A 95-year-old former medic at the Auschwitz death camp is fit to stand trial for at least 3681 counts of accessory to murder, a German appeals court has ruled.
Hubert Z was a medical orderly at the camp from August 15, 1944 to September 14, 1945, when 14 trains carrying prisoners – including the teenage diarist Anne Frank – arrived at Auschwitz-Birkenau where many would eventually be killed in the gas chambers.
Prosecutors say Z was both "aware of the purpose of the Birkenau camp as an extermination camp" as well as of its structure.
"Given his awareness, the accused lent support to the organisation of the camp and was thereby both involved in and promoted the extermination," said prosecutors in an earlier statement as they charged Z for complicity in the "cruel and insidious killings of at least 3681" people.
Tuesday's (local time) ruling overturned a ruling in June, when a court had found that the elderly accused was unfit to stand trial.
German media had reported that the man was suffering from dementia.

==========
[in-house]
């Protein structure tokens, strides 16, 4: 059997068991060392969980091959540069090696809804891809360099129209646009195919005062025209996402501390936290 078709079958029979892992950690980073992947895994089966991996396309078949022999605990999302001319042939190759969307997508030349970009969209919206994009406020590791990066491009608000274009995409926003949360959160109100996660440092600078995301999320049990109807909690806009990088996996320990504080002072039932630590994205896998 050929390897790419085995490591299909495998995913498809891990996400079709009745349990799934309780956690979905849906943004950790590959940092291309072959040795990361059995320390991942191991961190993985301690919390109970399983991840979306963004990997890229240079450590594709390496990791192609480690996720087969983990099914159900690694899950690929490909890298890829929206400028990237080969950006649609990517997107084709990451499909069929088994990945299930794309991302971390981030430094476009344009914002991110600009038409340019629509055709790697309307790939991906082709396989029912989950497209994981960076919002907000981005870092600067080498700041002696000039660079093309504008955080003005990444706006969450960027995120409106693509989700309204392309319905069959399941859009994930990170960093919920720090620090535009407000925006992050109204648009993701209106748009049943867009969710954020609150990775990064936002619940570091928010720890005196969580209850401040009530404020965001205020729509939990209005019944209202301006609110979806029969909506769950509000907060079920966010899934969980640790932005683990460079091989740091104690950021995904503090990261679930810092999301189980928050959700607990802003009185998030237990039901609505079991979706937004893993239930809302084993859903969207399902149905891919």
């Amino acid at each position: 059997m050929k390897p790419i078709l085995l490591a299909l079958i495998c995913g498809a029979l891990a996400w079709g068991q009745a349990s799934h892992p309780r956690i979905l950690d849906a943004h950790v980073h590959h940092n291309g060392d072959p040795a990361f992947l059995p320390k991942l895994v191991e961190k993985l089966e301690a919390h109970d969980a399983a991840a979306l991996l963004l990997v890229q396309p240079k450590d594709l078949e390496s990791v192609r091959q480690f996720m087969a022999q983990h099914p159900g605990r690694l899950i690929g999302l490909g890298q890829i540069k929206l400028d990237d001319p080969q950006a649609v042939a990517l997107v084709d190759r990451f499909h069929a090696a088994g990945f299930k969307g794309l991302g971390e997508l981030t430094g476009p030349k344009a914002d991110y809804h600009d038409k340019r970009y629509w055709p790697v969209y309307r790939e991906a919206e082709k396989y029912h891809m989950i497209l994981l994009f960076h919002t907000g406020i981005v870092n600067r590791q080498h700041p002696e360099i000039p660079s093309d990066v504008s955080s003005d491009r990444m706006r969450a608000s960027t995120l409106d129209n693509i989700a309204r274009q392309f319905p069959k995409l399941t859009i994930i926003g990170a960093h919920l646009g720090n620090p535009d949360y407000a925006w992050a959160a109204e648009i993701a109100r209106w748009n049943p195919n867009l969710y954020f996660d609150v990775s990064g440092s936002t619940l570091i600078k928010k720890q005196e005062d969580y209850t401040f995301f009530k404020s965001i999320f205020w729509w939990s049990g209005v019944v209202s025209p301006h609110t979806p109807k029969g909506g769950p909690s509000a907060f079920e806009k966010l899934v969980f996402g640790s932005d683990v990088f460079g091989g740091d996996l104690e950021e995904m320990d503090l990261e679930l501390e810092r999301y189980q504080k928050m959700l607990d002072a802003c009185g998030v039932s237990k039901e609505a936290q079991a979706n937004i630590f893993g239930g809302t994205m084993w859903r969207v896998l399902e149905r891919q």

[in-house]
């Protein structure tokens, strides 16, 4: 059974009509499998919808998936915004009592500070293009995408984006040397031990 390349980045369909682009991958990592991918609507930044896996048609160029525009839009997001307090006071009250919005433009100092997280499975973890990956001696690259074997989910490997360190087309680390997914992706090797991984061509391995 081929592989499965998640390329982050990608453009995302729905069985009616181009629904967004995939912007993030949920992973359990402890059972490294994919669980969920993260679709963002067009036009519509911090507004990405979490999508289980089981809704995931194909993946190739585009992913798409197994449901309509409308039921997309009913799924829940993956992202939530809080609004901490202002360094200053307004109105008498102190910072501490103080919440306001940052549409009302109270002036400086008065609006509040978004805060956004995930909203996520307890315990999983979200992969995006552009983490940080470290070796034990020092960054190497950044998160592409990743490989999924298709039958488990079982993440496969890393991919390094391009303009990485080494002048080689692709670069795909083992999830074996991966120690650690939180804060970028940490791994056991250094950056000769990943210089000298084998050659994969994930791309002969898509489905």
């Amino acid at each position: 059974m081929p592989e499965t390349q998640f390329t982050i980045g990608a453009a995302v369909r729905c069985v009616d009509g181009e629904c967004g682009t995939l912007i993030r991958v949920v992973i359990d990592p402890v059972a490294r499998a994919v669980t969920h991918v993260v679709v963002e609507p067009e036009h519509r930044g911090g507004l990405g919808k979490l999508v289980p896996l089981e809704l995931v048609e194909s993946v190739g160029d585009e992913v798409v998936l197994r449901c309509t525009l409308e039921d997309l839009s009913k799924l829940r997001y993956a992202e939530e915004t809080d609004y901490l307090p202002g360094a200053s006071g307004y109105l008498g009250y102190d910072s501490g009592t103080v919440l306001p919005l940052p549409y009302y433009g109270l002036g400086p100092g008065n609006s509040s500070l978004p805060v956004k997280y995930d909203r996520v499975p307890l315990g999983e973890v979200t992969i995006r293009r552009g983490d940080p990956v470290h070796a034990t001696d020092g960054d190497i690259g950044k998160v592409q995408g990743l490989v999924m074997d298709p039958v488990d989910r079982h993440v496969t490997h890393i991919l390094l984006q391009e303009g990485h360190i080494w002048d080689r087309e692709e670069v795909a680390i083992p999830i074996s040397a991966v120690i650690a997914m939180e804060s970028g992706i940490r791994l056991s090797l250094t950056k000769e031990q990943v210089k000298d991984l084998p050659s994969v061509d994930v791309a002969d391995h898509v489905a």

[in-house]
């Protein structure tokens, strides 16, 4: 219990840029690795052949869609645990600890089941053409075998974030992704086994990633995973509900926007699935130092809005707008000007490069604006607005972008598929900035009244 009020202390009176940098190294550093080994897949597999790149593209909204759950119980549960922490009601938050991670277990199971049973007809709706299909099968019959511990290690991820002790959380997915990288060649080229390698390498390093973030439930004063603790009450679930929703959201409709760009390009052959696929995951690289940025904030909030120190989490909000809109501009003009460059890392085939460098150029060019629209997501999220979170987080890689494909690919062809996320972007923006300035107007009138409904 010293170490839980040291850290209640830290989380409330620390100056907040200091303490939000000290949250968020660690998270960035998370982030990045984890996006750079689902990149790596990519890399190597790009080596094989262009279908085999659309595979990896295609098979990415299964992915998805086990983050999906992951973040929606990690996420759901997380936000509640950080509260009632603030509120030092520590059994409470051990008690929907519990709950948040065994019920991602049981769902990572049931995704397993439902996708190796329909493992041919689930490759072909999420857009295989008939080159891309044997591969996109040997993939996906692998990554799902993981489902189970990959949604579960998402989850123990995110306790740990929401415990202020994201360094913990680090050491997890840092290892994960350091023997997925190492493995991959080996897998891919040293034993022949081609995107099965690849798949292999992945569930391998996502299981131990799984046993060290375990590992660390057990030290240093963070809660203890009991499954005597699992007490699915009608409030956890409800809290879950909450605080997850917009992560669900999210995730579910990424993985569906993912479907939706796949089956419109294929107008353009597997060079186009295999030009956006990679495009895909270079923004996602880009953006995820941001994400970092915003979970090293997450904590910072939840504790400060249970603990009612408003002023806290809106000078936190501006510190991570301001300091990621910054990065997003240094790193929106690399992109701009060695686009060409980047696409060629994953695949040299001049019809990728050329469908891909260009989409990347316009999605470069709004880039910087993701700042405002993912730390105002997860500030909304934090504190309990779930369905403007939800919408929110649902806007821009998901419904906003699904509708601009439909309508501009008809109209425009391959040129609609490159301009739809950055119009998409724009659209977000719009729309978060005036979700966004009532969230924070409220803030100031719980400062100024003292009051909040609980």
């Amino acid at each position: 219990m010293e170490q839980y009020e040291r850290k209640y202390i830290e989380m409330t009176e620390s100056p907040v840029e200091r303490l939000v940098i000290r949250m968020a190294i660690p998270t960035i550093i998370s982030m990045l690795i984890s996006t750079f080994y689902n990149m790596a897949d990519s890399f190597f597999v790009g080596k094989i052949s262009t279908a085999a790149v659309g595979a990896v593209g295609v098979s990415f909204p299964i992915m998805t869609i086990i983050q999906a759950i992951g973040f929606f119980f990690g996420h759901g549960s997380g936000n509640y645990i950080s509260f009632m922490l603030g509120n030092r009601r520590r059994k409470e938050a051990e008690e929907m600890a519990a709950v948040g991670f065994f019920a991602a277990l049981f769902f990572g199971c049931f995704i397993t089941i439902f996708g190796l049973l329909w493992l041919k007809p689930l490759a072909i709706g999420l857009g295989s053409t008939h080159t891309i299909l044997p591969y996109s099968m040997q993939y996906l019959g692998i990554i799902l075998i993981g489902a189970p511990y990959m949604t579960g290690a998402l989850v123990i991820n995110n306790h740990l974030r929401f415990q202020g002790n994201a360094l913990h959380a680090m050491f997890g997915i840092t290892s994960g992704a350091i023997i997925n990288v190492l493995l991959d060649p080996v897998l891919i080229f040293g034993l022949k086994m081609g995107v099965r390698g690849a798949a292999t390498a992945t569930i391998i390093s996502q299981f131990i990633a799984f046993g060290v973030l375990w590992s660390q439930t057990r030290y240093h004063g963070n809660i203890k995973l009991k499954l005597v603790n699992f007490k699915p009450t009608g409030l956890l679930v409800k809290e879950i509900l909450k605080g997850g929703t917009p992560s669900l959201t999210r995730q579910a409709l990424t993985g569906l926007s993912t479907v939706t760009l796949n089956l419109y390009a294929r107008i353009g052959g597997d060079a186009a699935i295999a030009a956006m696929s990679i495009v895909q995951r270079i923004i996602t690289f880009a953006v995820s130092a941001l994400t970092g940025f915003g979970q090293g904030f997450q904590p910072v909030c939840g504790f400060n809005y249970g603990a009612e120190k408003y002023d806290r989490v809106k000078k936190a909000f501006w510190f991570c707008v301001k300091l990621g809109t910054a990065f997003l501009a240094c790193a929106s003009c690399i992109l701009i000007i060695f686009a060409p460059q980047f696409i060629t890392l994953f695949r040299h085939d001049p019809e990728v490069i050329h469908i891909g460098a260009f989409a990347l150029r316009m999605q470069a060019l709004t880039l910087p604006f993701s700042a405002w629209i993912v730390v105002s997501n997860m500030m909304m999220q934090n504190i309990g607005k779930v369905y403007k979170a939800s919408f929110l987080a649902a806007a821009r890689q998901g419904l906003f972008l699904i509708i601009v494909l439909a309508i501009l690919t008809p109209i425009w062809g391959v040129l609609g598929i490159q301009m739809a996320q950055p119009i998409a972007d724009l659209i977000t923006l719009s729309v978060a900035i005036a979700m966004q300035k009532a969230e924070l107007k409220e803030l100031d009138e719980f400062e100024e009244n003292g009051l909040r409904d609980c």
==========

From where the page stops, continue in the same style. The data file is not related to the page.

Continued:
Following an appeal however, the high court of Rostock said psychiatrists have found the former medic to have a limited ability to answer to the court.
Taking that assessment into account, the court acknowledged that the accused had "cognitive impairments and low physical capacity".
But it said these limitations could be compensated by regular breaks during the hearings as well as medical care.
It also threw out concerns that the emotional weight of the trial as well as the media attention could harm the accused.
Some 1.1 million people, most of them European Jews, perished between 1940 and 1945 in the Auschwitz-Birkenau camp before it was liberated by Soviet forces.
Frank, who arrived in Auschwitz with her parents and sister, was later transferred to another camp, Bergen-Belsen, where she died in March 1945.